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Banks plan to create new digital coin for financial trading

Four large banks have joined forces to develop a digital coin for making payments and settling transactions in financial trades.25 Aug 2016

Deutsche Bank, Santander, BNY Melon and broker ICAP will now work with UBS to develop the utility settlement coin (USC), a blockchain-based digital currency.

There is a version of the USC for each major currency, and these will be used for payment and settlement in institutional financial markets, Deutsche Bank said. The coin is convertible at parity with a bank deposit in the same currency, and is backed by cash assets held at a central bank.

Blockchain distributed ledger technology is best known for underpinning trading involving the digital currency bitcoin, but it has many other potential uses. Broadly it can be likened to a type of database that, using cryptography, can be operated as a digital public ledger for recording information, such as the transfer of assets between two or more parties.

UBS has been testing the coin's potential with Clearmatics Technologies since 2015, and the success of that first phase paved the way for the introduction of the new partners, Deutsche Bank said.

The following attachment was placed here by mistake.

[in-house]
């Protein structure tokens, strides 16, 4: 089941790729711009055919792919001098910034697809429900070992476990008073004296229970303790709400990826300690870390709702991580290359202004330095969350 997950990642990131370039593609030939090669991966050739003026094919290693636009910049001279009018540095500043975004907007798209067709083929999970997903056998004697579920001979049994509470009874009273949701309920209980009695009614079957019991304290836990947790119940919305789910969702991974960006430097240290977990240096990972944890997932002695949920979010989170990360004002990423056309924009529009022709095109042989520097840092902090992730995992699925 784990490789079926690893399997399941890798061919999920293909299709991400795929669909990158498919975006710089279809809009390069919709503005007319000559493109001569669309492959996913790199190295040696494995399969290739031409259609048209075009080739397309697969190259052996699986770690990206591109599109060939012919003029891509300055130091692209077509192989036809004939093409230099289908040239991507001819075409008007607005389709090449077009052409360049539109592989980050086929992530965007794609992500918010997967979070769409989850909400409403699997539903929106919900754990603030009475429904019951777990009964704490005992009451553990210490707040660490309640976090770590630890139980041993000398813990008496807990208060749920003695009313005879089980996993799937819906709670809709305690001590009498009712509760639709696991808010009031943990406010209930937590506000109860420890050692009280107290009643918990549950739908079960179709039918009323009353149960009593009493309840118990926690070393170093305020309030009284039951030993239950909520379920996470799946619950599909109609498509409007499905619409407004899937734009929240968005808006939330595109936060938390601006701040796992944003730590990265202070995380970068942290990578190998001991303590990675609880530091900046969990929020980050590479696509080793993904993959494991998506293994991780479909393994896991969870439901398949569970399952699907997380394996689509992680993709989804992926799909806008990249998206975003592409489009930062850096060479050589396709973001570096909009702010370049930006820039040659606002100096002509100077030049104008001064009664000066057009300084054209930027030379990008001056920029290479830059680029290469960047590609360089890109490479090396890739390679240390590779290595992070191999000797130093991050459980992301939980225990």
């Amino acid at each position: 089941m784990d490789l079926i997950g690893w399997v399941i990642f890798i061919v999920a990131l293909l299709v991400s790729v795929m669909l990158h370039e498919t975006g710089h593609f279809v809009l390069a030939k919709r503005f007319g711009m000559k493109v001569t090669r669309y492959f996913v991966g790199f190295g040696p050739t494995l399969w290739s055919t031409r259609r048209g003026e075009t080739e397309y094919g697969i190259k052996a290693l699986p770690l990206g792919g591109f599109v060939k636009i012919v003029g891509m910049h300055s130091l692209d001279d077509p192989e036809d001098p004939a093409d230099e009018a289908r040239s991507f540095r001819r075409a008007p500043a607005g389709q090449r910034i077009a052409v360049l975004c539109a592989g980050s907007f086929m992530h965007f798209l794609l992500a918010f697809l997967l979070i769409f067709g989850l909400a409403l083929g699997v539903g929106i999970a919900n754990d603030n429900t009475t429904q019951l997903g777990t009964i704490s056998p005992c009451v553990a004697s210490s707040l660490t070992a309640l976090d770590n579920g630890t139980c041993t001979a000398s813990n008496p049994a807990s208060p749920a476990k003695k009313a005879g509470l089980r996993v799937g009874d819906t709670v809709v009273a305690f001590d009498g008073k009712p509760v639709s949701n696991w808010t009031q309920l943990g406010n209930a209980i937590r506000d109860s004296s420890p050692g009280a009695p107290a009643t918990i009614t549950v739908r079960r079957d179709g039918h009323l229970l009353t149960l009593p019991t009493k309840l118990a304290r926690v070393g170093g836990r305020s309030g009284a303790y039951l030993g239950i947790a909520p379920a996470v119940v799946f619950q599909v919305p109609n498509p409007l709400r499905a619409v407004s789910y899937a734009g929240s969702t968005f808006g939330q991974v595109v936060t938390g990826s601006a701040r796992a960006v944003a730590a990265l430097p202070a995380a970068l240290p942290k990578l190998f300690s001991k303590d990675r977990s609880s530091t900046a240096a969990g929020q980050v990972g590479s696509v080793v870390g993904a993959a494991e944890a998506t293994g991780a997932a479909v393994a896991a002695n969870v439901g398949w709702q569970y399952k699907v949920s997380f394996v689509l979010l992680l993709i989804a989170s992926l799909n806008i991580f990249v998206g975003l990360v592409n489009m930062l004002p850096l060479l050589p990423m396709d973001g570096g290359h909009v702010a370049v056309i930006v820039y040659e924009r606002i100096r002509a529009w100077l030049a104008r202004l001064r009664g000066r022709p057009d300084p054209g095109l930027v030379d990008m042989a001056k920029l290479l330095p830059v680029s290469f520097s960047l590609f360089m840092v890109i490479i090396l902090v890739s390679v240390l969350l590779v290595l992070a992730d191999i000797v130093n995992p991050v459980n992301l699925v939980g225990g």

The USC concept will be developed through a series of "short iterative phases and platform deployments". At each stage the aim is to increase the number of market participants, Deutsche Bank said.

Clearmatics will continue to work on new releases of the technology platform to underpin the concept, the bank said.

Hyder Jaffrey, head of fintech innovation at UBS said: "Digital cash is a core component of a future financial market fabric based on blockchain technologies. There are several digital cash models being explored, but the USC is focussed on facilitating a new model for digital central bank cash."

Financial technology expert Luke Scanlon of Pinsent Masons, the law firm behind said: "The discussion around distributed ledgers and blockchain is again focusing on the usefulness of the technology for transacting - transferring cash across borders. Of course, this was the starting point with bitcoin but for some time seemed to be of less interest to many while other potential uses of blockchain technology were being explored. But it has never gone away as a key focus for financial institutions and central banks."

"As the Bank of England has recently confirmed, the use of digital currencies backed by a distributed ledger as technology to replace current systems for transferring value has great potential for innovating fundamental aspects of the financial system," Scanlon said.

A separate group of banks announced earlier this month that blockchain can be used to replace paper-based letters of credit in trade finance transactions. The Bank of America Merrill Lynch, HSBC and the Infocomm Development Authority of Singapore (IDA) used open source Hyperledger software to create an app that replaces the paper-based transaction.

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